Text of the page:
Aging deer downsize their home range and have fewer social connections
As female deer age, they become less social and move to smaller, more isolated areas, according to an NIA-funded study published in Nature Ecology & Evolution. These social network changes are driven by spatial and social behavioral changes by individual deer rather than by changes in the deer population. This international study, led by researchers at Georgetown University, is part of the Animal Models for the Social Dimensions of Health and Aging Research Network, a multidisciplinary research network that aims to support and develop animal models and comparative research on understanding the social determinants of health and aging.
In both humans and animals, social networking tends to decline with age. To better understand the factors that may account for this, the researchers examined 46 years of social connection data collected on a wild population of European female red deer. (There are varying lifespan estimates, but some suggest these deer can live up to 20 years, although few live longer than 16 years.) Analyzing more than 200,000 observations of 712 deer, the researchers examined changes in three related social network measures over time: average group size, the number of connections per deer, and connection strength. Researchers saw age-related declines in all three measures with older deer living in smaller groups, with fewer contacts, and with weaker social connections.
Demographic changes in the deer population did not explain the loss of social connection in the older deer. For example, the analysis showed that the death of a close associate did not affect social connections and suggested that new contacts helped to replace those lost. Researchers concluded that the age-related social decline was not associated with changes in the group but instead were driven by changes within the individual deer.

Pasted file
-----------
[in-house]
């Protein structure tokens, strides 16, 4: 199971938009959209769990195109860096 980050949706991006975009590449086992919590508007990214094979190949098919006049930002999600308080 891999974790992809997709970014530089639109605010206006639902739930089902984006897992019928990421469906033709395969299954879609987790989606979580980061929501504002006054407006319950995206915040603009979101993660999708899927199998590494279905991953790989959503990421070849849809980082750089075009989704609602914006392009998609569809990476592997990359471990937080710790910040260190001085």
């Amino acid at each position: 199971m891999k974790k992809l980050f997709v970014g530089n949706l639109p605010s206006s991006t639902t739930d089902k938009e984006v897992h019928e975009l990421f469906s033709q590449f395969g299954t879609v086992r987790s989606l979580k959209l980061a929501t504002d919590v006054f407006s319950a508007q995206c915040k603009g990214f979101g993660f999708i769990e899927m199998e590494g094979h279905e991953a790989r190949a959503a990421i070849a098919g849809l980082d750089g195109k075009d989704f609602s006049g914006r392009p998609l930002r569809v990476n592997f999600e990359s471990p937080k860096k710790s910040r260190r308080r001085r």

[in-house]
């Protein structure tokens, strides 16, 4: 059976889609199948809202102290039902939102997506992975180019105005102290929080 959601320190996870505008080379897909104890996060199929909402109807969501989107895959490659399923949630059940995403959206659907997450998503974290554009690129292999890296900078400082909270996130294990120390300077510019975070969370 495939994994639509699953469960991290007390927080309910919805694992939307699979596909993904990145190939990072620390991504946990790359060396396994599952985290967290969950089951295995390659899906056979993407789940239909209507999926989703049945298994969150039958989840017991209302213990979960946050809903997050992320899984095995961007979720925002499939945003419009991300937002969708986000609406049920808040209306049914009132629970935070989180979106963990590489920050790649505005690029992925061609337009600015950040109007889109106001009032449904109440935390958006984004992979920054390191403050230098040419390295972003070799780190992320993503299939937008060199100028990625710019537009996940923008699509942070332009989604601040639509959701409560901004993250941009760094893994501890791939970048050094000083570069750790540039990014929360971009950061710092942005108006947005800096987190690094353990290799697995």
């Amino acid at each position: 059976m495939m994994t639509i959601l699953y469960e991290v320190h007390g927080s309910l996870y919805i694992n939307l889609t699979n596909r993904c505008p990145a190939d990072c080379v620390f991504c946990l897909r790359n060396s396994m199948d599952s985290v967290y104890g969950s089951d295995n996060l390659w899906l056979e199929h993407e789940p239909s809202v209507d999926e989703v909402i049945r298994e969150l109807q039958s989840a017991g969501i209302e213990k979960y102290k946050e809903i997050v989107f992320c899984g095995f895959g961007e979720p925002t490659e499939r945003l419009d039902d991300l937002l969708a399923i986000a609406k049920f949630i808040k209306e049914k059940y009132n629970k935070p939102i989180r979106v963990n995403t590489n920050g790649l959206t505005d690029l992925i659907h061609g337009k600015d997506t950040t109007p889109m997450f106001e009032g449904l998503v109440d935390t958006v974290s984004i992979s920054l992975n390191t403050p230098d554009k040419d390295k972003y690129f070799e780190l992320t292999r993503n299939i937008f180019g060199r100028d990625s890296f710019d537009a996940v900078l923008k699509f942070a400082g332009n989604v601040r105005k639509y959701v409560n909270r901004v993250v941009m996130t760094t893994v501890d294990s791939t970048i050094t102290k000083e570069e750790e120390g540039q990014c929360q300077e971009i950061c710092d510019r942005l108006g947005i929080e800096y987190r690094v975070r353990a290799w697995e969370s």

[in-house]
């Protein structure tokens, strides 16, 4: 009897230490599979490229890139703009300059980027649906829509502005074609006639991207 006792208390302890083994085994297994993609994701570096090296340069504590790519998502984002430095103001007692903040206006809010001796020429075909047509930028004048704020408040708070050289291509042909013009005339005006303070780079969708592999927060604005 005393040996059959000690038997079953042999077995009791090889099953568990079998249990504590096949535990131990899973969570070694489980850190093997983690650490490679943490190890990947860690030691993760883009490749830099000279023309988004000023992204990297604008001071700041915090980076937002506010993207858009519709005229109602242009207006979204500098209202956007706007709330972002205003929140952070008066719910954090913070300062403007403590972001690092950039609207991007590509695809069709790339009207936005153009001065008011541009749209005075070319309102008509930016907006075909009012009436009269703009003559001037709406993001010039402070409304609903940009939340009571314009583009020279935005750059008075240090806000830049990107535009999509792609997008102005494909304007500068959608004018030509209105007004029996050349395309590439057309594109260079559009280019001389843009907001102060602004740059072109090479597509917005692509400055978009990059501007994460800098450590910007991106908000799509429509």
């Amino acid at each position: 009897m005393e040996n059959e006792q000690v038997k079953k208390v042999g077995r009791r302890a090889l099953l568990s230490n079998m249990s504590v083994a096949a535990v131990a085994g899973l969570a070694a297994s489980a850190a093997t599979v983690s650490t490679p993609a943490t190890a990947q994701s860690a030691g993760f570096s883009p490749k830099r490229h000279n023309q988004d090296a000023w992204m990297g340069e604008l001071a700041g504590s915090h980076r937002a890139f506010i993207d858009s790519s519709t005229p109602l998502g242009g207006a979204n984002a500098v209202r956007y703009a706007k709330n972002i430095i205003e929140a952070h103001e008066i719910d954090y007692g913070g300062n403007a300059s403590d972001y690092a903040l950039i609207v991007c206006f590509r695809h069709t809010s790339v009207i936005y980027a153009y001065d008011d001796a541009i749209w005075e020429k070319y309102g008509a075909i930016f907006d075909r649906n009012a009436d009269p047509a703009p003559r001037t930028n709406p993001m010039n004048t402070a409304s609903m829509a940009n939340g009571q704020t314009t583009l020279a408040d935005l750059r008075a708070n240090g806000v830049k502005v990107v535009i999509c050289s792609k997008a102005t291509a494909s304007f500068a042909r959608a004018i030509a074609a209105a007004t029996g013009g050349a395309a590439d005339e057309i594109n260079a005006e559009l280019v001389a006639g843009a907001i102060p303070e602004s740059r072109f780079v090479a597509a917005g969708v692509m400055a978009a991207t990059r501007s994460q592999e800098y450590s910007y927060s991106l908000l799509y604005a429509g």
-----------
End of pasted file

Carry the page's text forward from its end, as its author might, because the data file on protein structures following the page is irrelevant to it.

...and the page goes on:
To examine factors in the deer’s environment, the researchers plotted the distribution of the deer, by age, across the study landscape. The younger deer were near the center of the population. As the deer aged, they moved away from the center, with the oldest deer settling on the outer fringes of the landscape to smaller, less populated areas with lower quality grazing.
Notably, the deer’s spatial changes could not fully account for the deer’s social decline. To identify other contributing factors, researchers note that data is needed on aging deer’s physical and behavioral changes. For example, older deer may avoid more competitive or aggressive young deer. Also, as deer age, their teeth flatten, making it harder to chew and digest heartier plants. Hence, the researchers hypothesize, the deer may move to the landscape edges to access longer grasses and experience less competition.
While more research is needed to pinpoint exactly why deer become less social as they age, this study provides important insights into the ecological and evolutionary factors that contribute to social connections in aging animals. More research is needed on the effects of social dynamics on individual animals and age-related physiological changes on an animal’s social network. These findings also prompt intriguing questions for future research on the factors that affect human social connections in aging.
This research was supported in part by NIA grant R24-AG065172.
Albery GF, et al. Ageing red deer alter their spatial behaviour and become less social. Nature Ecology & Evolution. 2022. Epub July 21. doi:10.1038/s41559-022-01817-9.